The manner in which you plan the exit from your business will have a significant impact on your post-business life. The better that you present the viability and results of your business, the greater confidence that potential buyers will have in the financial information that you present as part of the sale process. Obviously this results in positives in respect of both interest from buyers and the price they are prepared to pay.
It is therefore important to plan ahead. Make sure that your financial results truly reflect the total potential of the business. Selling a business that suddenly has a very good year after a number of less successful years can lead the buyer to question the credibility of the most recent year.
Do not pay expenses from the business that could fall into the realm of private expenses. This reduces the profit and is very difficult to explain.
Ensure that the business is well staffed, but not over-staffed. Family businesses sometimes employ family members that could be reasonably described as not essential for the business.
All businesses require good management. The ability to sell your business may well be enhanced by having the right management team to carry on to the new owner. Such staff should be adequately rewarded and locked into suitable contracts
Review all inventory lines being sold and consider whether slow moving or low margin lines are really necessary for the business. It is accepted that “loss leaders” may be needed in some limited circumstances. However, low margin lines detract from overall gross profit margins and slow moving lines inflate the volume, and cost, of inventory holdings. A buyer will not only assess what you are asking for the business but will also take into account the investment in inventory that is required.
Always have strong control over debtor collections. A business with slow paying customers is not so attractive when the time comes to sell.
Keep all essential plant and machinery in good working order by regular maintenance and servicing. Do not over capitalise by having equipment that is not necessary for the operation of the business. You may find that a buyer is put off by the investment required in plant and therefore may reduce the price for the business to compensate.
Be able to demonstrate that you have controlled and managed the business by having accurate and up to date financial records which you use for forward planning as well as monitoring of the business.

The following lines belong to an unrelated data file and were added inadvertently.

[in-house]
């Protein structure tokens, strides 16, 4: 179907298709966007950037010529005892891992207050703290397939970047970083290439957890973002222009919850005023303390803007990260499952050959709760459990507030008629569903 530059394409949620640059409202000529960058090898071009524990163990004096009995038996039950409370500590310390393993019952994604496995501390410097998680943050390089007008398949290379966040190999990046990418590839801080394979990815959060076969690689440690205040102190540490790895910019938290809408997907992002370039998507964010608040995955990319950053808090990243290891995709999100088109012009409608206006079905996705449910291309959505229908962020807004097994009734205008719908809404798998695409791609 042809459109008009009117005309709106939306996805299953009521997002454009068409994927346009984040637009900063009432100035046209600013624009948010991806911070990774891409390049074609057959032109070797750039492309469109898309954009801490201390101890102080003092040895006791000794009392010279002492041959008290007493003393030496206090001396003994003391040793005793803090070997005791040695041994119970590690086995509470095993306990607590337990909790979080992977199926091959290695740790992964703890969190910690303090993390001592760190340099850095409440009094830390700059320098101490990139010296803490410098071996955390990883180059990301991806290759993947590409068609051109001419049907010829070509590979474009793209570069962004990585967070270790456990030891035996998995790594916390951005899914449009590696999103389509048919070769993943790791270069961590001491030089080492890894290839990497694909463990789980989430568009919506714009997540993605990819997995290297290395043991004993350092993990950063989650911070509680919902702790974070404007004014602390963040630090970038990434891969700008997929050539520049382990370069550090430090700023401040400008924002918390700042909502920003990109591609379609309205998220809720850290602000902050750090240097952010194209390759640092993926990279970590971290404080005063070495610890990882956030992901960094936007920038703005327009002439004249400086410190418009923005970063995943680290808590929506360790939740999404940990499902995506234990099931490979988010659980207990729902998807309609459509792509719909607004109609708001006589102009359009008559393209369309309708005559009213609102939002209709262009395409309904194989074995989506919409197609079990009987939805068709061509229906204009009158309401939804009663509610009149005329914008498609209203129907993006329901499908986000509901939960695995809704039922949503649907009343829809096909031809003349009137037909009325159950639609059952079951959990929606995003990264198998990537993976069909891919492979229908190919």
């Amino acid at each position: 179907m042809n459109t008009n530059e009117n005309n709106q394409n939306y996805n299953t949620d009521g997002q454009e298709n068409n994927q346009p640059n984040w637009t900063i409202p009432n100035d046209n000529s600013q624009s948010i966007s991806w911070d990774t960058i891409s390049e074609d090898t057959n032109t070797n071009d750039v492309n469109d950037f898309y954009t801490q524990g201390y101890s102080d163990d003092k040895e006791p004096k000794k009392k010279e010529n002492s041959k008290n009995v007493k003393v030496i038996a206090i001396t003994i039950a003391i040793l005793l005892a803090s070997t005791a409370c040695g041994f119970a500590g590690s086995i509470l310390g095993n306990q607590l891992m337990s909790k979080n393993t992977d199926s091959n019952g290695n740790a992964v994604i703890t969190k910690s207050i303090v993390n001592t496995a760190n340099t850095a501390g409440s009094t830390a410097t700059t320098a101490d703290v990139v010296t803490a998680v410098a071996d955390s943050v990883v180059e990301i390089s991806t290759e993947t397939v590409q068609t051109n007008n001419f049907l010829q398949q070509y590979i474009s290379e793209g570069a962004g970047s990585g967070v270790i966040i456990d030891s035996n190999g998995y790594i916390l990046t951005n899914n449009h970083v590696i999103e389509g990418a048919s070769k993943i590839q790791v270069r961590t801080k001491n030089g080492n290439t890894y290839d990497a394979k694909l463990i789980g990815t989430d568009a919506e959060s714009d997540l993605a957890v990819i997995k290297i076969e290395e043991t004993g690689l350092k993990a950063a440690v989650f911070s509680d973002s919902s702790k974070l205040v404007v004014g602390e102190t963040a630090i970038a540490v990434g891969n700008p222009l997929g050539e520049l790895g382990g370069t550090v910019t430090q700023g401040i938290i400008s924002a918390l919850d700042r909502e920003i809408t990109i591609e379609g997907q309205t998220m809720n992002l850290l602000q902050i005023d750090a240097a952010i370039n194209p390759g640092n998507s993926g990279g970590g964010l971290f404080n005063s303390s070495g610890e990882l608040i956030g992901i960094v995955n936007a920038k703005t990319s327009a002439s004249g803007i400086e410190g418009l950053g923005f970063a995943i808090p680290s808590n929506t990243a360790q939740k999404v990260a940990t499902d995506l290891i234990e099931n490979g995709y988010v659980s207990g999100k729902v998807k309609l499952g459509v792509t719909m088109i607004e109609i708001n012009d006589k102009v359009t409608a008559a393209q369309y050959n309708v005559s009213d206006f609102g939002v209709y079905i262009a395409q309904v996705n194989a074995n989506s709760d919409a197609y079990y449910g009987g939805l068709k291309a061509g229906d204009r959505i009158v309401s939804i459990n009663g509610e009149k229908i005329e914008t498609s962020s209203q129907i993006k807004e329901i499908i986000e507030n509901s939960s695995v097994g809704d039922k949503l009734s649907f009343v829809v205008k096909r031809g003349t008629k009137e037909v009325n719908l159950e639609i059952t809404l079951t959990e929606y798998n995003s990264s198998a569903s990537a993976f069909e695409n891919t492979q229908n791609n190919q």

If the business is dependent upon a secure lease of business premises make sure that you negotiate a suitable long term lease with appropriate provisions for transfer to a new owner. If you are required to provide a personal guarantee for the lease ensure that such a guarantee is to be released upon an assignment of the lease.
Regularly review your borrowings to ensure that you are not locked into fixed interest rates that mature well beyond the date that you intend to exit. In many cases the early repayment of fixed interest debt can result in substantial penalties.
Conversely if the business is not dependent upon a lease of the current premises ensure that any lease terms that you agree to do not go too far beyond a date that you are expecting will be exit time.
And then there is the forward planning that may well reduce your tax bills on exit from the business. There is a raft of tax measures, particularly for small businesses that substantially reduce the impact of capital gains taxes. To be eligible for such concessions advance planning is always recommended to ensure that you have your business structured in the most advantageous manner. This inevitably requires you to keep your accounting advisors fully informed of your exit plans and intentions.
If the exit strategy is to pass the business to the next generation of the family many of the same strategies will apply. However an important difference is for you to ensure that the next generation who are taking over the business are well educated and trained. And, it may well be that the business is being passed to one or more family members, but not all. Have a plan as to how such family members are looked after in other ways.
Passing a business to the next generation often results in some or all of your investment in the business is not returned to you immediately upon the move to the next generation. It is therefore important that you have a well-researched long term plan for you to accumulate assets outside the business as you work towards your eventual exit.
Do not bury your head in the sand. Plan in advance. The eventual rewards will be substantial.